Potential Preventable Burden. Illicit drug use is associated with multiple negative health, social, and economic consequences. In 2011, the Drug Abuse Warning Network estimated that approximately 190,000 emergency department visits by persons aged 0 to 21 years involved illicit drug use (not including alcohol),8 and more than 79,000 of those visits were related to nonmedical use of opioids in persons aged 12 to 25 years.9 In 2015, drug overdose (both intentional and unintentional) accounted for 9.7 deaths per 100,000 persons aged 15 to 24 years.10

Frequent and heavy illicit drug use is associated with increased risk-taking behaviors while intoxicated, such as driving under the influence, unsafe sexual activity, and violence. In 2016, 73.6% of all deaths in young persons aged 10 to 24 years in the United States resulted from 3 causes: unintentional injuries, including motor vehicle crashes (41.1%); suicide (17.3%); and homicide (14.9%).3 Among the leading health risk behaviors, the use of alcohol and illicit drugs is the primary health risk behavior that contributes to these causes of death.11

Illicit drug use can also have harmful long-term consequences. Children and adolescents who initiate marijuana use before age 17 years are more likely to progress to other drug use and drug abuse/dependence as adults compared with those who initiate use after age 18 years.12 Studies have linked use of cannabis to poorer academic performance and lower educational attainment (i.e., dropping out of high school or not obtaining a college degree).1315 Persistent illicit drug use starting in adolescence has been associated with negative psychosocial and neurocognitive effects, including increased anxiety and impaired abstract thinking, attention, learning, and psychomotor functioning.16,17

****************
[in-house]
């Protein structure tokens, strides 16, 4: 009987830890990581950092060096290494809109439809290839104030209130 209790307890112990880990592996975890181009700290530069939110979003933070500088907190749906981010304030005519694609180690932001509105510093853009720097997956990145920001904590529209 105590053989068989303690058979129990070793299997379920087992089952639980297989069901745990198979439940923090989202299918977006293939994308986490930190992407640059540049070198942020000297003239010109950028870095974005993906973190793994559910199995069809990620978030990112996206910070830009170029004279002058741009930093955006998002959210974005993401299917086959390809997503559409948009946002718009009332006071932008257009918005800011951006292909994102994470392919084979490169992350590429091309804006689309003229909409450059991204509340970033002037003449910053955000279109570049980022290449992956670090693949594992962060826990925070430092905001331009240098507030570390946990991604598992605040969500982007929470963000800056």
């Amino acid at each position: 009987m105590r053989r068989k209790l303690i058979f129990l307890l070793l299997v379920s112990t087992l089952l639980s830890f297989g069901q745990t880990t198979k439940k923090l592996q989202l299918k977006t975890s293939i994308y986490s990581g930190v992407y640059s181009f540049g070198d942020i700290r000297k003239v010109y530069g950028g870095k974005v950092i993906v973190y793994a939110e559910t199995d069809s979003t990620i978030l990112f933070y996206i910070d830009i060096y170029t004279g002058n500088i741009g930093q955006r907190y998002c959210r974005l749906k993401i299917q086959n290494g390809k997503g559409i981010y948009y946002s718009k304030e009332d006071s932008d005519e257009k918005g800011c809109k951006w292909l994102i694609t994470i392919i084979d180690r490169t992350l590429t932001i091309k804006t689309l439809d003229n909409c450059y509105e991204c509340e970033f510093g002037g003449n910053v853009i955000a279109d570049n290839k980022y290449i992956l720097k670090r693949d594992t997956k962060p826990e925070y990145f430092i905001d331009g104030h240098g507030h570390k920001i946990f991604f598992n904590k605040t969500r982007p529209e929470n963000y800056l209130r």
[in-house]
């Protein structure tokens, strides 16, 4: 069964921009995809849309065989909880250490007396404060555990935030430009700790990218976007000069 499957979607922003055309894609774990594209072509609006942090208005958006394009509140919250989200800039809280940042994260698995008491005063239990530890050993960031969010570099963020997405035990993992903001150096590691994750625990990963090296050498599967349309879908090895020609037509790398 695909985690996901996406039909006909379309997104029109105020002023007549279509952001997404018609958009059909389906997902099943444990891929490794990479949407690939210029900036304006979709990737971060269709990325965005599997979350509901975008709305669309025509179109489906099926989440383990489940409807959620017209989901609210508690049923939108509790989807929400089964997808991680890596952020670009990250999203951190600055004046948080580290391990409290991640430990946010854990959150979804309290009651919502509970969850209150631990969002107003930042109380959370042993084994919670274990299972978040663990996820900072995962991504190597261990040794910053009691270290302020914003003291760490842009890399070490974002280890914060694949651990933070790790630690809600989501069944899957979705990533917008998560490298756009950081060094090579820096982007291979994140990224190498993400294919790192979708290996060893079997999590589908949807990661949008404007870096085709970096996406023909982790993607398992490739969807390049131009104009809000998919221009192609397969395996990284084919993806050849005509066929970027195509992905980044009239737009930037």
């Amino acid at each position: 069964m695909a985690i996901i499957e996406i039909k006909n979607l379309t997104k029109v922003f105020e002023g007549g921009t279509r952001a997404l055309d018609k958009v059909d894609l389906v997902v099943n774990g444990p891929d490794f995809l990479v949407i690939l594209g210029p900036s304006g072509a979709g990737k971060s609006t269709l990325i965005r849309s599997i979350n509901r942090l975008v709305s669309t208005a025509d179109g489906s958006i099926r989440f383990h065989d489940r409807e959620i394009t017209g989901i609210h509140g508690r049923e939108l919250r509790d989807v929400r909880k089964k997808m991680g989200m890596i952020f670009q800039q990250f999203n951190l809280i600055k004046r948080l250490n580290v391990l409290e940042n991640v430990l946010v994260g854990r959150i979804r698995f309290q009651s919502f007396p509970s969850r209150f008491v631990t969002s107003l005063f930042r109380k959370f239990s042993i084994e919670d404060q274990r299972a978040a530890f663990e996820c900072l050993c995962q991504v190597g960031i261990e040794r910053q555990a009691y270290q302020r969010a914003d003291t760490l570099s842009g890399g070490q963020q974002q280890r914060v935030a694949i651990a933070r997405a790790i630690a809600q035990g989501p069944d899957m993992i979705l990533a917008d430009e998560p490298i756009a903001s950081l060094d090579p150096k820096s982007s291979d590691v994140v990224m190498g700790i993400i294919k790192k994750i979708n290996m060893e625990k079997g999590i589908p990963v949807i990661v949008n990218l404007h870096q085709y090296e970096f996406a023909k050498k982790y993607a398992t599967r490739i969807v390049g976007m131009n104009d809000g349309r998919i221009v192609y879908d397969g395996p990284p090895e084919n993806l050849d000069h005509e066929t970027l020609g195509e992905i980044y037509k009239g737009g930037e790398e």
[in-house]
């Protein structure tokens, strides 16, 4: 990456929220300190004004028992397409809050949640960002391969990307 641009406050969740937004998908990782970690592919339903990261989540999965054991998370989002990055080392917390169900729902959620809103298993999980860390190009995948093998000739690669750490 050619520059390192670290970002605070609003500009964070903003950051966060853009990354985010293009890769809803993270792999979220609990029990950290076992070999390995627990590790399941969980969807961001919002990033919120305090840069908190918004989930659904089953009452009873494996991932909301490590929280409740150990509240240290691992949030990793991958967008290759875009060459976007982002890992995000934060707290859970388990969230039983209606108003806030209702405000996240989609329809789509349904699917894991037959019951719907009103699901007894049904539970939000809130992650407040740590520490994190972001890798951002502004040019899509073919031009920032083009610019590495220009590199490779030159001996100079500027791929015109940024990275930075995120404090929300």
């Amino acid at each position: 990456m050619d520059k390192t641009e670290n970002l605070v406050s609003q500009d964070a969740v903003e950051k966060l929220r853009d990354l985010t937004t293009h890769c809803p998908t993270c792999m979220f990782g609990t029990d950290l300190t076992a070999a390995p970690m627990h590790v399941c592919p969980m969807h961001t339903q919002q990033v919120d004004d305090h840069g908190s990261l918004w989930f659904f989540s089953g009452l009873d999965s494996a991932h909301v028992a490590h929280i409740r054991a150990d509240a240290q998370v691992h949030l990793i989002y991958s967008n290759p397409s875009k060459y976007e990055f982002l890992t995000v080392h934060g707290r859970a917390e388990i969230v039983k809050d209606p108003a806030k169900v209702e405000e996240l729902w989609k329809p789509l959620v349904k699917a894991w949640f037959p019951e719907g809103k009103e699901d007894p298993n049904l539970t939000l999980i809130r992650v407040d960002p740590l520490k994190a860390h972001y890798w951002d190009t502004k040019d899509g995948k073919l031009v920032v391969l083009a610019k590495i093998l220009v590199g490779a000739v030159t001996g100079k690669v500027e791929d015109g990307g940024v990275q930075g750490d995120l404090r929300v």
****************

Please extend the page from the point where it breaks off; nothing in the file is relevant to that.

Potential Benefits. The USPSTF found inconsistent evidence on potential benefits associated with interventions. There was a small, statistically significant improvement in cannabis use specifically. However, other drug use outcomes (such as any illicit drug use and the number of times used in the last 3 months) failed to demonstrate statistically significant improvement. There was little evidence that interventions to prevent illicit drug use improve health outcomes such as mortality, educational attainment, or legal outcomes.